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Checking the engine coolant (also known as antifreeze) level in your 2001 Honda Civic is pretty easy. In order to get an accurate reading, your 1.7 liter engine should be cool to the touch when you check it. Engine coolant circulates through your engine to keep it cool in the summer but won't freeze in the winter. The video above shows you where the coolant reservoir in your Civic is located and how to check the coolant level. If you need to add anti-freeze, be sure to check your owners manual to determine the correct type of coolant to add - in Hondas, it usually located in a section titled Fluid Capacities towards the end of your manual. See our video on how to add engine coolant for tips on adding coolant to your Civic.
Always wear safety goggles when working on your Civic. Taking off the coolant reservoir cap on a warm engine could cause the cap to up explosively and fluid to spray out of the reservoir. If you notice an oily surface in your coolant, immediately have your mechanic inspect your Civic for head gasket leakage.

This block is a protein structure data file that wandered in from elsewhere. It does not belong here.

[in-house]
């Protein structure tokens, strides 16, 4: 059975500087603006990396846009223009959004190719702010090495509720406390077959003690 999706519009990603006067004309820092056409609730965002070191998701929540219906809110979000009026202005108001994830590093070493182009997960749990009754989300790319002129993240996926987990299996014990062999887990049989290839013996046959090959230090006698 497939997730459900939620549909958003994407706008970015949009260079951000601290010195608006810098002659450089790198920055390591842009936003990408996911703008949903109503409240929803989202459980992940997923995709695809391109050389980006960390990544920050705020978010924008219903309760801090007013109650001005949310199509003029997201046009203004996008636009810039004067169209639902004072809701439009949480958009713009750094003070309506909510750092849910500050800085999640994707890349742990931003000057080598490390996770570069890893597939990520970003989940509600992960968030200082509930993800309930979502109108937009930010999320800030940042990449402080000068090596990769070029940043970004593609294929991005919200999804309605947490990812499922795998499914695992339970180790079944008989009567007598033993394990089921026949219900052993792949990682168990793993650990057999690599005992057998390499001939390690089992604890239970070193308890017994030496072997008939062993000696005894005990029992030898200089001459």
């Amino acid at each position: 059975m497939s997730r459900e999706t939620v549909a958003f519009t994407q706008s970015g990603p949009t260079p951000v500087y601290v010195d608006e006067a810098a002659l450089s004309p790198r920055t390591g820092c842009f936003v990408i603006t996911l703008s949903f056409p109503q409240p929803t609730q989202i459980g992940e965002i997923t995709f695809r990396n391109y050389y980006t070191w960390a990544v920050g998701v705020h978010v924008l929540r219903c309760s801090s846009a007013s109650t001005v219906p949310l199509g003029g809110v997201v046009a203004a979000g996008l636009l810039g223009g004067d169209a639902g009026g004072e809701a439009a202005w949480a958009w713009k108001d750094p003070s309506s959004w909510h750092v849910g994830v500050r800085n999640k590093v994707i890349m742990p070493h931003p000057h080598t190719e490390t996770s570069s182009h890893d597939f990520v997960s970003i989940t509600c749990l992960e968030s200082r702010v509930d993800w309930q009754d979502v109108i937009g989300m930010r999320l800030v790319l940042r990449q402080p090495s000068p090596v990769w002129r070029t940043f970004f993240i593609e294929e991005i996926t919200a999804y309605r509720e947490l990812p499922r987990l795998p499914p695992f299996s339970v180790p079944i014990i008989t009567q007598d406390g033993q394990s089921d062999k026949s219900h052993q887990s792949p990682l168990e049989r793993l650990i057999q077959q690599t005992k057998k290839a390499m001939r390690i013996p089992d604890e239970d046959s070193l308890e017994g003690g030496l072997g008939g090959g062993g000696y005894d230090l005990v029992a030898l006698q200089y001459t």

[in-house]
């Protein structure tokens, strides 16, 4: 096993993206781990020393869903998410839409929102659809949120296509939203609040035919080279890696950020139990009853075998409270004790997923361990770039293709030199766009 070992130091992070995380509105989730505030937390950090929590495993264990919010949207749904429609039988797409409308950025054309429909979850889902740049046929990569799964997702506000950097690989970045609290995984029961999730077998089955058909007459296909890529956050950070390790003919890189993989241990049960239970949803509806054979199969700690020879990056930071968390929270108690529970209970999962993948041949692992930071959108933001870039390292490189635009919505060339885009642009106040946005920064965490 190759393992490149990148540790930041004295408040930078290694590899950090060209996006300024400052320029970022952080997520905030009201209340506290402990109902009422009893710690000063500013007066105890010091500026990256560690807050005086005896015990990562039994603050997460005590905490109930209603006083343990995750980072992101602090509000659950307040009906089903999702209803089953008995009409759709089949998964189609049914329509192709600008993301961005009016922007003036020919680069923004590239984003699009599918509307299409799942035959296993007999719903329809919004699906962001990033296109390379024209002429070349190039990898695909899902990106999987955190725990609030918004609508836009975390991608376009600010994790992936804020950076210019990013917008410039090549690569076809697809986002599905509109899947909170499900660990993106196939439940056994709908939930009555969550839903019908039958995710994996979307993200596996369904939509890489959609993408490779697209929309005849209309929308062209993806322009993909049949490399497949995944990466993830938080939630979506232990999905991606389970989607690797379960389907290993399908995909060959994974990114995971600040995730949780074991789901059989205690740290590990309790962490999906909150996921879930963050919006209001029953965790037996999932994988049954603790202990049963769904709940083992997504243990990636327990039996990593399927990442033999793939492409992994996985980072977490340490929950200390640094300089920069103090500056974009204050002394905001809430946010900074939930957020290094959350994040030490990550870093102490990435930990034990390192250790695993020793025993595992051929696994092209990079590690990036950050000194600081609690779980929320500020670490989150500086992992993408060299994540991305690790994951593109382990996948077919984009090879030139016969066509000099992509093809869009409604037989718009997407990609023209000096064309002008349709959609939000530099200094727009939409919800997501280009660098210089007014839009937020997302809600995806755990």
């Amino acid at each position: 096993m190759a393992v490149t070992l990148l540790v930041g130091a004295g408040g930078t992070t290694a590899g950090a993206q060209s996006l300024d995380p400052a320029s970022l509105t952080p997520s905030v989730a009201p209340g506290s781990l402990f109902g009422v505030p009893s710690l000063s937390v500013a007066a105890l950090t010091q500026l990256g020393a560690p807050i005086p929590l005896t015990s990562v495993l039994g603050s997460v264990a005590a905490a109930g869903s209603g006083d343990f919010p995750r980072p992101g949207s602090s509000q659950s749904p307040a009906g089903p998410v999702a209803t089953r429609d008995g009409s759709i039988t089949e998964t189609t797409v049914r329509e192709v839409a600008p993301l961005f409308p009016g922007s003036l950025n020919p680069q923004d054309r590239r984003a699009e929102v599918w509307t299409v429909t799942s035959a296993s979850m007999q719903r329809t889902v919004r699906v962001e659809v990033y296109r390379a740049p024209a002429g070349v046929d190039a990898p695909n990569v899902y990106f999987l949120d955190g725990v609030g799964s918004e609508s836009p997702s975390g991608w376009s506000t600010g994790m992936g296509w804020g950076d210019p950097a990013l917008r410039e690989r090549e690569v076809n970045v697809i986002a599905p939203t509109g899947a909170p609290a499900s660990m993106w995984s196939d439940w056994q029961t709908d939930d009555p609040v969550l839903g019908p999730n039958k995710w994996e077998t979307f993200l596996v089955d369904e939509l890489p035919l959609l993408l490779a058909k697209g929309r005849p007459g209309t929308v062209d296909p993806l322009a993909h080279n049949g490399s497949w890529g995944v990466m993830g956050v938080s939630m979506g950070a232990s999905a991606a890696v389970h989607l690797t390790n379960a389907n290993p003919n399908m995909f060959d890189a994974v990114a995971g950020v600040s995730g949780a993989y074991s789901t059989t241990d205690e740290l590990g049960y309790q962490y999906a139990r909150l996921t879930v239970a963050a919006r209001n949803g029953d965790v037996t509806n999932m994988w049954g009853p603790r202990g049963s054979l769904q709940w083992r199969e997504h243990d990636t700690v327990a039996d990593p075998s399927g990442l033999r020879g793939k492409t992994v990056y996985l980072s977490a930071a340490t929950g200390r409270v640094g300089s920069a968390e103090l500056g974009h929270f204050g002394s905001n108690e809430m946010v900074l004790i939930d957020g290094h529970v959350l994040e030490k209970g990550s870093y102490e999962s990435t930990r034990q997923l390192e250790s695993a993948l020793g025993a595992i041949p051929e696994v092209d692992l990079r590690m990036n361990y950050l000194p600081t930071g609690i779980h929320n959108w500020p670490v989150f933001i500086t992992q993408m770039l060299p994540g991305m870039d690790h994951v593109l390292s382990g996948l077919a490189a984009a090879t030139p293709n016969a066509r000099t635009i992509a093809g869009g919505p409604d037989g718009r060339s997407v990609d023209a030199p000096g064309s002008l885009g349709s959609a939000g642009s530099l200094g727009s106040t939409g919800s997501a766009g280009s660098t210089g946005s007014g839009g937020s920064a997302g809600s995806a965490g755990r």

Carmakers are hiding interior fuse boxes all over the place these days - see how to check your interior fuses here!2001 Honda Civic EX 1.7L 4 Cyl. Coupe (2 Door)
Coolant hoses wear out over time and need to be replaced - check 'em early and often2001 Honda Civic EX 1.7L 4 Cyl. Coupe (2 Door)
Transmissions that leak fluid usually have never been flushed and the seal is finally leaking. The right stop leak product can cure a lot2001 Honda Civic EX 1.7L 4 Cyl. Coupe (2 Door)
Low coolant levels is all to common - top yours up today2001 Honda Civic EX 1.7L 4 Cyl. Coupe (2 Door)
Replacing a dirty air filter can improve gas mileage by up to 4%. Isn't efficiency great?2001 Honda Civic EX 1.7L 4 Cyl. Coupe (2 Door)
Learn how to diagnose and fix minor oil leaks in your car2001 Honda Civic EX 1.7L 4 Cyl. Coupe (2 Door)